Scaling ‘Pure’ Politics

ambedkar periyar

The structural politics that was once characterised by the back-to-back struggles that the toiling masses were forced to undertake has now considerably declined, or is being completely replaced by electoral politics.

Arguably, electoral politics has taken a new turn in that everyone, including the leaders of the vulnerable sections, wants to be a part of the ruling power which is seen by many as the realm of the possible rather than standing with the idea of the ideal.

Thus, the realism that defines the political mood expresses itself in the language of the “politics of the possible.” It is this turn that should compel us to offer a critique of such politics and encourage us to rearticulate an alternative conception of politics. Such politics must be interpreted in terms of the realisation of life conditions based on a moral minimum criterion. Such a criterion is universally valid inasmuch as it seeks to respect the individual as a thinking being, and suggests life with dignity and conditions in which a person is assured of being simply alive. The fundamental question that one has to raise is: Does a realist turn in electoral politics address the need for a society with a morally minimum life?

Let us lay bare the defining contours of the realistic element and expose its inadequacies in terms of it achieving the moral minimum. A critique of the realist politics can acquire its force only in the latter’s discursive exclusion from an alternative conception of pure or ideal politics. Put differently, a pure or ideal alternative conception of politics has to do with a process that has moral and intellectual rigour and seeks to overcome politics based on strategies driven by calculation and mani­pulation. The idea of pure politics, thus, is the critique of the realist forms of politics.

What is paramount in politics by strategy is the particular concerns about creating and augmenting social, cultural, and material assets on the one hand and completely avoiding or
accommodating liabilities on the other. The ruling party, due to its commanding position in the framework of distribution of patronage, can afford to be “generous” in terms of ccommodating those leaders who, in actual electoral arithmetic, are a liability, but are socially necessary to build up an inclusive image of a strong ruling party. Put differently, such seekers of power would find the parties of the poor a permanent liability.

Ideally, one requires the conviction of emancipatory purpose to join such parties. This conviction was evident in those prominent non-Dalit leaders who had joined B R Ambedkar’s Independent Labour Party (ILP) in 1936. Of course, one can raise the legitimate question: Do Dalit parties today contain the ­essence of the ILP?

The powerful ruling parties find something positive in such in-migration. For such parties, it is positive inasmuch as it accommodates in its opportunity structures those who claim to have been neglected by other parties. It may also validate claims that it is an inclusive party. Can one conclude that such a party is practising a pure form of politics? Does the act of being positive in such cases provide sufficient defining conditions of pure politics?

Let us take into consideration the contemporary claims that are made by some about positive politics. Political observers tend to interpret the Bharatiya Janata Party’s (BJP) spectacular success in reserved constituencies as the possible “end” of castiest politics. Such observations assign a positive dimension to electoral politics. However, this is the most subsidised conception of justice. The BJP could have assigned more weightage to the substantive conception of social justice had they got the Scheduled Caste and Scheduled Tribe (SC/ST) candidates elected from general constituencies by deploying a universal criterion. This could have been a real step forward in undermining the caste consciousness that continues to be strongly entrenched in society. This expectation is also valid in regard to the question of minority and women’s representation.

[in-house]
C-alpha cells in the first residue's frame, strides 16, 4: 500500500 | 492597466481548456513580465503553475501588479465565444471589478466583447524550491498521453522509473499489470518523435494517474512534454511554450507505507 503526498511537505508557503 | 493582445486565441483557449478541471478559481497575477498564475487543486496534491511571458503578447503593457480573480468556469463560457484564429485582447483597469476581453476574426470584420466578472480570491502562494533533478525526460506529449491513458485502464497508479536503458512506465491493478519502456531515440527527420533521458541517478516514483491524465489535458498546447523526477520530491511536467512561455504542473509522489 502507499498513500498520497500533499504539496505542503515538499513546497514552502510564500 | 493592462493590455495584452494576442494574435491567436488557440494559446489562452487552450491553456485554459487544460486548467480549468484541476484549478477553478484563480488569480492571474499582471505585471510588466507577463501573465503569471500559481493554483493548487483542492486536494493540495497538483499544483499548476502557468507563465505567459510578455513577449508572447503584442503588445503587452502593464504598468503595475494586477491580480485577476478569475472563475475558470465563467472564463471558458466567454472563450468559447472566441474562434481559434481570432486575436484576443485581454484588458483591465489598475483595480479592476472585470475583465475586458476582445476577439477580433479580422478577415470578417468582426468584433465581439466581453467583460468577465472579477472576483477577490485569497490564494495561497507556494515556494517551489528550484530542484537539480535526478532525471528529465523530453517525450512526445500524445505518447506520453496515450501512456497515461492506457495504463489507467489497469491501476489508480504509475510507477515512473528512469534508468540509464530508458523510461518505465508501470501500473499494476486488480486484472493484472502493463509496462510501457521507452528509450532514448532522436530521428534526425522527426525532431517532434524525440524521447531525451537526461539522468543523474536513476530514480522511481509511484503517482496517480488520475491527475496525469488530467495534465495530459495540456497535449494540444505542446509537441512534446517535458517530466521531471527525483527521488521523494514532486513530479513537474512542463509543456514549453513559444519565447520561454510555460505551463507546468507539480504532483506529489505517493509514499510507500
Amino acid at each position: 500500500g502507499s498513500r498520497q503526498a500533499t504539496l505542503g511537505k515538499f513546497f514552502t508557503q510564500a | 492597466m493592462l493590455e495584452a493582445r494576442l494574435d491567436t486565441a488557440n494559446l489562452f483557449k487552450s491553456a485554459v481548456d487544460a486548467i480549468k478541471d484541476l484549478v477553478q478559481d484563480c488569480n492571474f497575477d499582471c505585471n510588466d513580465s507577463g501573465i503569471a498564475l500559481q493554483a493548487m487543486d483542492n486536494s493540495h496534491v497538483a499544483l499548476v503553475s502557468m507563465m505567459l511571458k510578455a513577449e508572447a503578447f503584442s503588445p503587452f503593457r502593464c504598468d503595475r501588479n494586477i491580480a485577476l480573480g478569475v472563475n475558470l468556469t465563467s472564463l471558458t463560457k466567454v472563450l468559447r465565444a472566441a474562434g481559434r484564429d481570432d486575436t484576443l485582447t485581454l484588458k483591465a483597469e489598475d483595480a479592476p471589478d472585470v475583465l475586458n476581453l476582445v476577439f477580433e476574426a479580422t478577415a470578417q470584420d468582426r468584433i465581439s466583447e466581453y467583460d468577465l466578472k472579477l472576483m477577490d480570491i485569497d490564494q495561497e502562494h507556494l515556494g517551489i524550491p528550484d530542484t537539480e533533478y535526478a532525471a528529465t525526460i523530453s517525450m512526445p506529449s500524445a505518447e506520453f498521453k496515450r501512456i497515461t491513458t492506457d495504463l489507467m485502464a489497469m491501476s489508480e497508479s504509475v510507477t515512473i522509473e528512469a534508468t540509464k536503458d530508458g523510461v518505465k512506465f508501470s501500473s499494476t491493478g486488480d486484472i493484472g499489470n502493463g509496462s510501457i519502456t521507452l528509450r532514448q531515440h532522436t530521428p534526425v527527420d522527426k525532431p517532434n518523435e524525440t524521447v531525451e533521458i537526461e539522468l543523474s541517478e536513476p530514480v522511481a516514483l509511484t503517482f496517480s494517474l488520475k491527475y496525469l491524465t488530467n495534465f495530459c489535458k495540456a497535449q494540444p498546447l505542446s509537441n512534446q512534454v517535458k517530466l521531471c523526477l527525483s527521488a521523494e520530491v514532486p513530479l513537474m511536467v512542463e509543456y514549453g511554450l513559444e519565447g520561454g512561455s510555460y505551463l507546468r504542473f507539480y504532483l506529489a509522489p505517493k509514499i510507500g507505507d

Getting a large number of SC/ST candidates elected from the reserved constituencies, at least in a comparative sense, does enhance the esteem of the self who feels superior to their natal social group. But, the question that has a bearing on ideal or pure politics is: While electoral politics helps these legislators enhance their self-esteem, does it help them enjoy self-respect and stand with their heads held high?

This asymmetrical positioning discourages not only SC/ST members, but other members of Parliament too from ­independently asserting their equal worth across different public institutions and the public sphere. Arguably, the dominant leaders’ “cultic force” of which they are the beneficiaries pacifies them into not asserting their worth. The unequal and hierarchical distribution of recognition which is internal to a hierarchical party structure essentially underlies an ascending sense of reverence for a ­particular leader. It undermines reciprocal recognition that is constitutive of pure politics as it is based on the principle of a person carrying equal moral worth. Much more importantly, an asymmetrical relationship in electoral politics necessarily ­results in pushing these representatives away from the pure ­politics of the moral minimum.

Author is Editor of the famous  Economic and Political Weekly

Published  in Vol. 54, Issue No. 24, 15 Jun, 2019


Join Our News Letter



Support Countercurrents

Countercurrents is answerable only to our readers. Support honest journalism because we have no PLANET B.
Become a Patron at Patreon

Join Our Newsletter


Join our WhatsApp and Telegram Channels

Get CounterCurrents updates on our WhatsApp and Telegram Channels

Related Posts

Join Our Newsletter

Annual Subscription

Join Countercurrents Annual Fund Raising Campaign and help us

Latest News